32 Economic Protest Parties Economic protest parties arise in periods of economic trouble. They call for economic reforms. Copyright Pearson Education, Inc. Slide 32

33 Splinter Parties Splinter parties split away from one of the major parties. They are often centered on a particular candidate who fails to win his or her major party nomination, or arise from a strong disagreement within a major party. Copyright Pearson Education, Inc. Slide 33

34 The Bull Moose Party The Progressive parties of Theodore Roosevelt and Robert La Follette split from the Republican Party. Roosevelt s party was nicknamed the Bull Moose Party. Splinter parties tend to break up when their leaders step aside. Copyright Pearson Education, Inc. Slide 34

35 Minor Party Influence Minor parties can also play a spoiler role. By winning electoral votes or even enough popular votes to affect the outcome in a key state, a minor party can affect the outcome of an election. Copyright Pearson Education, Inc. Slide 35

36 Affecting Presidential Elections It is not common for a minor party candidacy to shift the outcome of a presidential election. Theodore Roosevelt s candidacy as a Progressive Party member most likely cost Republican William Taft the presidential election of Ralph Nader s Green Party may have cost Democrat Al Gore the very close presidential election of 2000 by gaining votes in swing states such as Florida. Copyright Pearson Education, Inc. Slide 36

37 Raising Public Awareness The most important role of minor parties is to raise public awareness of controversial issues. Copyright Pearson Education, Inc. Slide 37

38 Chapter 5: Political Parties Section 4

39 A Decentralized Structure The President is the nominal leader of his or her party. This means that the party of the President is typically better organized than its rival party. The President s media exposure and power to make appointments is valuable, but does not give him or her complete authority over all party activities. Copyright Pearson Education, Inc. Slide 39

40 The Nominating Process The nominating process can lead to competition within the parties. Nominations are made within the party and can divide party members if there is a dispute over nominees. Copyright Pearson Education, Inc. Slide 40

41 The National Convention The national convention is held every presidential election year. The convention names the party s presidential and vice-presidential candidates, adopts the party s rules, and writes the official party platform. Copyright Pearson Education, Inc. Slide 41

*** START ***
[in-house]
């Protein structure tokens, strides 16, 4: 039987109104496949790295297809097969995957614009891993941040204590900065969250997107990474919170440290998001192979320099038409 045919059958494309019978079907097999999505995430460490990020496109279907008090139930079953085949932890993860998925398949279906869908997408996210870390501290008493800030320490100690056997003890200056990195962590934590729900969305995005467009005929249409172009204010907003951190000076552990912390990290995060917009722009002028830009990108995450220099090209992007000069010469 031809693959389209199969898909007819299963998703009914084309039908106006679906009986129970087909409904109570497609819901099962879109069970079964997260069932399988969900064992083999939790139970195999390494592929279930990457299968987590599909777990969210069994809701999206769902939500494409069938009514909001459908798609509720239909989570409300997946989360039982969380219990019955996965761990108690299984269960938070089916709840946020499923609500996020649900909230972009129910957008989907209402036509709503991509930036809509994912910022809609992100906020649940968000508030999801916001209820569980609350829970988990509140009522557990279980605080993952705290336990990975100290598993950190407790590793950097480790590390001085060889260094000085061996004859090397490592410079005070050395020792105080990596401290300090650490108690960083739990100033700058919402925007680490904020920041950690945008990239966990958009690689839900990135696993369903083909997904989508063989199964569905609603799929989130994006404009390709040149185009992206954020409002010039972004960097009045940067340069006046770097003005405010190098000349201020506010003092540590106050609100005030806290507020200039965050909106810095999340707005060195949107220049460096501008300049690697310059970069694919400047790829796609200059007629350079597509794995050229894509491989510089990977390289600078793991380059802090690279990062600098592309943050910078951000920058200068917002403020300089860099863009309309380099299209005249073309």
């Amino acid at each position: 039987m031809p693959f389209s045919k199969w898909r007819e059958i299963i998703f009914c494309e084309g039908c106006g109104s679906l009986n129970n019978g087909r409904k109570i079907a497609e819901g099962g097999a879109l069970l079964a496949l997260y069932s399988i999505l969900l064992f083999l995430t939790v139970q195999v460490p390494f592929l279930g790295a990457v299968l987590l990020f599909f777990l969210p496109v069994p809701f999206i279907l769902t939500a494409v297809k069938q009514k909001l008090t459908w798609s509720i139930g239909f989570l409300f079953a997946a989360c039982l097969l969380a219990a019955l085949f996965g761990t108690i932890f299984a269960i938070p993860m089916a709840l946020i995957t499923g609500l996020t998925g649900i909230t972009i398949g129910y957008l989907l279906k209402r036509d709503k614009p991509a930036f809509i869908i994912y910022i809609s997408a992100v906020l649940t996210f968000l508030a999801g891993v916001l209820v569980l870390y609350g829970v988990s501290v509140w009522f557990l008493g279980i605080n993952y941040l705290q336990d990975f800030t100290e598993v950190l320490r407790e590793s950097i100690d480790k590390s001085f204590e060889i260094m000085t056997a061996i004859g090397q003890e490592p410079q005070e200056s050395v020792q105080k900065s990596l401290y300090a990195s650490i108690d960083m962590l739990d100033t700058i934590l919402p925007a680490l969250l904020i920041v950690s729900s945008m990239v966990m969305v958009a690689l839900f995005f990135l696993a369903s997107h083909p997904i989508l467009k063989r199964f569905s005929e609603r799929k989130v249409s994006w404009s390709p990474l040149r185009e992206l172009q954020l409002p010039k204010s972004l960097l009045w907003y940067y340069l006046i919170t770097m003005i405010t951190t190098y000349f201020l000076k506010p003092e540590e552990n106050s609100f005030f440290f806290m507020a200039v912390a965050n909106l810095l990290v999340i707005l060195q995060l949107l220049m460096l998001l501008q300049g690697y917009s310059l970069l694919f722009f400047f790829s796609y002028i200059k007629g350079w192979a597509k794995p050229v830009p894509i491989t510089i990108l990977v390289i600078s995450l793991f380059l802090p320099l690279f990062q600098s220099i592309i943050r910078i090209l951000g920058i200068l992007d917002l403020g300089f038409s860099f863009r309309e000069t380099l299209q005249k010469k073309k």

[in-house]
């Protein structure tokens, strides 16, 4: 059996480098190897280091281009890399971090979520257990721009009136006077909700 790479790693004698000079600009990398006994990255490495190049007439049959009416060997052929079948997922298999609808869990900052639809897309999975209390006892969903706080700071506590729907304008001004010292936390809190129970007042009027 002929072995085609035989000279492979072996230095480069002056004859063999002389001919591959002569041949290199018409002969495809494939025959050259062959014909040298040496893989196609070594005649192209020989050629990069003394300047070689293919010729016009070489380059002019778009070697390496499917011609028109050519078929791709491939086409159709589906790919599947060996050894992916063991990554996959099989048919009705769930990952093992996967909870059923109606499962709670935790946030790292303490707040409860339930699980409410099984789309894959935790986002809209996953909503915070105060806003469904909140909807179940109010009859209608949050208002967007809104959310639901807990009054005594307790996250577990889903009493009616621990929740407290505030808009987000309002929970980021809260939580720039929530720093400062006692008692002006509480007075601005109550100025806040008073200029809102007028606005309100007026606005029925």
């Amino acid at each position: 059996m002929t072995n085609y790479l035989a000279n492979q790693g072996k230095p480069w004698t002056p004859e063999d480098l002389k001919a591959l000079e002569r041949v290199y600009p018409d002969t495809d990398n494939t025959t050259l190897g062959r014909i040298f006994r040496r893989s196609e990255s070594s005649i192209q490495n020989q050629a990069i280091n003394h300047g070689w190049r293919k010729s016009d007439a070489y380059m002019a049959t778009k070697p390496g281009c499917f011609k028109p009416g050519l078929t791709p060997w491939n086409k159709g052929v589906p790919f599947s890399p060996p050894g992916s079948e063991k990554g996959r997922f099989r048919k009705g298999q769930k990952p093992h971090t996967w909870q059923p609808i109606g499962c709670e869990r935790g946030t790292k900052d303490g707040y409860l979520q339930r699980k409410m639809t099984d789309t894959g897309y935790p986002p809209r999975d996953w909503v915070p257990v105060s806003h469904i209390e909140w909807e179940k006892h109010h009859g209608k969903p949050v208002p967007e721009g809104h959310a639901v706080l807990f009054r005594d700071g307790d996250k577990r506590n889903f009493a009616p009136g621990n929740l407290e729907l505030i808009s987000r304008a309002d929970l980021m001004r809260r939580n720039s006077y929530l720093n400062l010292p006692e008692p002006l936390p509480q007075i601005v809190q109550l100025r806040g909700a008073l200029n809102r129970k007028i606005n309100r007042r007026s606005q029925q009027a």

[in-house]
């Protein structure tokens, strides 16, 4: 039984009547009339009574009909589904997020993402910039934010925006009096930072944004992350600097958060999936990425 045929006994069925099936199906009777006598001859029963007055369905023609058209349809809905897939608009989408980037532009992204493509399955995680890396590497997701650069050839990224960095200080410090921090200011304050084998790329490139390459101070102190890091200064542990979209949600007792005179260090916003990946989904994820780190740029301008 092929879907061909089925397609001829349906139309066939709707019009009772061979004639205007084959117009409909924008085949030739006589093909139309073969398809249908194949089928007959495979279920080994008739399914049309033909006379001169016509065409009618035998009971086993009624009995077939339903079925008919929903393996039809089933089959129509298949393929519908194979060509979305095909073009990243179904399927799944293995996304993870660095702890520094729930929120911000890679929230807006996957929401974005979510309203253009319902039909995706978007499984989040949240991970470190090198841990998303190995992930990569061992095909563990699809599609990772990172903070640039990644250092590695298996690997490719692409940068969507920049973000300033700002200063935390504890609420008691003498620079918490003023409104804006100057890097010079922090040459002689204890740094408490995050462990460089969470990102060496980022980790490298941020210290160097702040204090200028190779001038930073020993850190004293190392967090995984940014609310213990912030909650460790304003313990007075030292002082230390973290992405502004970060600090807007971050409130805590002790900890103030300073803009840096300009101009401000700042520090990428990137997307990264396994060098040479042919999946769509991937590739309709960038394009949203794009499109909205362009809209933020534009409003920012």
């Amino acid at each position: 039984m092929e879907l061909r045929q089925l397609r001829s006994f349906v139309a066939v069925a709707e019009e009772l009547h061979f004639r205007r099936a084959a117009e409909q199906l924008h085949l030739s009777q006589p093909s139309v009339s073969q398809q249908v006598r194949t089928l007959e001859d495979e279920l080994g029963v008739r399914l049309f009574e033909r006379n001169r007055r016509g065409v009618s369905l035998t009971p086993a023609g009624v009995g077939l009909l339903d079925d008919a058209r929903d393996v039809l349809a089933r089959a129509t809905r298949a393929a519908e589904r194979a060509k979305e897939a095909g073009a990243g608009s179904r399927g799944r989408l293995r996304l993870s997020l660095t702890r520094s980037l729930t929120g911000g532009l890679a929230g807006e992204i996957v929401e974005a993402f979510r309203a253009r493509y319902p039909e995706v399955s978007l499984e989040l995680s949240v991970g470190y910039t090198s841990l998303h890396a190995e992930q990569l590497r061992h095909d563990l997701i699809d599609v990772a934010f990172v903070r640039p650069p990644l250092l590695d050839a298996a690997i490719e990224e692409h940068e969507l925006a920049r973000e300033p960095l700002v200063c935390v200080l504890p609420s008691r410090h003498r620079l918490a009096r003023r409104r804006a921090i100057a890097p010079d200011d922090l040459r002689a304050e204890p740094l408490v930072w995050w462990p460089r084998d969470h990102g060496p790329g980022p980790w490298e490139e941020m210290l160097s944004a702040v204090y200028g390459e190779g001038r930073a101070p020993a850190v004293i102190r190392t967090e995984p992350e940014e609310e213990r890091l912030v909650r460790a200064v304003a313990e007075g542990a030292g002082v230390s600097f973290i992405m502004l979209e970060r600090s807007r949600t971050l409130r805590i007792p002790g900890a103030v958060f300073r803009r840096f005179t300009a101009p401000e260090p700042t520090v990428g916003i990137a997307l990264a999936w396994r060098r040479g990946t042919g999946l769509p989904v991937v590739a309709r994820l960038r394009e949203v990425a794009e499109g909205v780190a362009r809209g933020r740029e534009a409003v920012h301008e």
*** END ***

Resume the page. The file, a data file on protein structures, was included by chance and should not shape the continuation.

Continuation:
42 National Committee The national committee handles party issues in between conventions Copyright Pearson Education, Inc. Slide 42

43 National Chairperson The national chairperson leads the national committee. The chairperson is chosen after the national convention by the presidential nominee. Copyright Pearson Education, Inc. Slide 43

44 National Chairperson, cont. The national chairperson directs the work of the party headquarters and professional staff in Washington, D.C. In presidential election years, the national chairperson s work involves the presidential campaign. In other years, the chairperson concentrates on building party unity, raising money, and recruiting new voters for the next election. Copyright Pearson Education, Inc. Slide 44

45 Campaign Committees Each party also has a campaign committee for each house of Congress. These committees work to get party members elected or re-elected to Congress. Copyright Pearson Education, Inc. Slide 45

46 Raising Funds Both parties spend a great deal of effort to make sure the party s officeholders stay in power. Copyright Pearson Education, Inc. Slide 46

47 State Party Organization State law largely determines party organization at the state level. Most states have a central party committee headed by a chairperson. Copyright Pearson Education, Inc. Slide 47

48 Local Party Organization Local party structure varies a great deal. In some places local party organizations are active year-round, but usually they focus their efforts on the few months before an election. Copyright Pearson Education, Inc. Slide 48